Caffeine Facts

For Information on how much caffeine you should use, visit

Energy drinks and your heart


Q. I heard that energy drinks with amino acids in them could hurt my heart. I didn’t think they could market something so risky. What gives?

Well, we’ve been cautioning you against these super-chargers for a while. In the United States, the number of emergency-room visits they cause has doubled in four years — in 2011 it hit more than 20,000. And now, the latest test using cardiac MRIs has revealed how your heart reacts about an hour after you have an energy drink that contains the amino acid taurine. Eighteen healthy volunteers (15 men, three women) around age 27 drank the equivalent of a 16-ounce energy drink. The MRI then measured what researchers called significantly increased peak systolic strain in the left ventricle as the heart contracted and sent oxygenated blood throughout the body. CHARGE! Anyone with a history of cardiac problems and kids, whose heart muscles are still developing, are at the greatest risk from these drinks. But we need more data: We’re not sure how many minutes or hours the drink keeps your left ventricle contracting more intensely. And we need to know how that affects the general population’s risks for heart attack, stroke, dementia, impotence and yes, even cancer.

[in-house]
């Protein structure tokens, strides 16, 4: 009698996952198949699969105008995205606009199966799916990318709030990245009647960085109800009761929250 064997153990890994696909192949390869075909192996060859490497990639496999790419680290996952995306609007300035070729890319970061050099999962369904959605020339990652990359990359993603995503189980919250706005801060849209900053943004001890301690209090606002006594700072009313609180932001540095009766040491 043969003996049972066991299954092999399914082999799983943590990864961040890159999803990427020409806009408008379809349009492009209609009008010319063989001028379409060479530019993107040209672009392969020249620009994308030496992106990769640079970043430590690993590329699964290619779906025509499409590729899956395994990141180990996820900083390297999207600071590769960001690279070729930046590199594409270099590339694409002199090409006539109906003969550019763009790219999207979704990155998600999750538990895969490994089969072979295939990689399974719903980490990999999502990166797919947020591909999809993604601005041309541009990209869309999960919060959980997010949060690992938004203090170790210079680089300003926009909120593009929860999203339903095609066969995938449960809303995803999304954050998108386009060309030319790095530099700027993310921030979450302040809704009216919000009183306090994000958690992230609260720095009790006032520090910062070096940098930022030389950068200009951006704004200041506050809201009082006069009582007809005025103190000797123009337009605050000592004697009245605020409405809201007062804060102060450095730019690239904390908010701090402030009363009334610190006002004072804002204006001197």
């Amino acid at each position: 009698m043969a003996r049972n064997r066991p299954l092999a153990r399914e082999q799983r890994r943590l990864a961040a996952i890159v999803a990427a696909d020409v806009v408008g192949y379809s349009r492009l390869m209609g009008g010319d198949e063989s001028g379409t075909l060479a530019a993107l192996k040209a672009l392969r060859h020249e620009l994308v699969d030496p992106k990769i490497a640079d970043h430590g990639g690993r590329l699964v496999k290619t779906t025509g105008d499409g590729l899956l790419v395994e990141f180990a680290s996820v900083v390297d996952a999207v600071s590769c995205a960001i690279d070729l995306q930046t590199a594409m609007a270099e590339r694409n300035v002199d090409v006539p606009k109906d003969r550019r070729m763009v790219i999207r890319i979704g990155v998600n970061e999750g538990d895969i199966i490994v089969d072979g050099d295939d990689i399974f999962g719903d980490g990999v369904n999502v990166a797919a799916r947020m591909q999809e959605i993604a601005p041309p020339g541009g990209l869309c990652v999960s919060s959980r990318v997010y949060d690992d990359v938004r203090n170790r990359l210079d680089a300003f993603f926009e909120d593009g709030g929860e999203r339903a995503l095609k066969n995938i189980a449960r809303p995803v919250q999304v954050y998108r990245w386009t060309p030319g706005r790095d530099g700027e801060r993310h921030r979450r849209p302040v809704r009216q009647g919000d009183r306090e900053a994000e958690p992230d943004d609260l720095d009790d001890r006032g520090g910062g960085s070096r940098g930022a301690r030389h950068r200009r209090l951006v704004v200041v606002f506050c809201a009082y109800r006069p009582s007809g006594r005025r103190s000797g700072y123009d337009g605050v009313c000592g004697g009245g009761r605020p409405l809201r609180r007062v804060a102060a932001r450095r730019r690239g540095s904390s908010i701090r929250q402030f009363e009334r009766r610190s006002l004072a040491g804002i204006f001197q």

Our Advice

So our advice is to skip energy drinks with the words “amino acids” on the label and any that contain lecithin, creatine, taurine, phenylalanine, citicoline, tyrosine or choline.

Still need a boost? Drink black coffee. If you make it at home, you can keep caffeine to 100-180 mg in a 12-ounce cup (daily totals should be around 300-600 mg). To keep your energy up all day, eat five to nine servings of fruits and vegetables. In a blender with a little ice, it’s called a smoothie!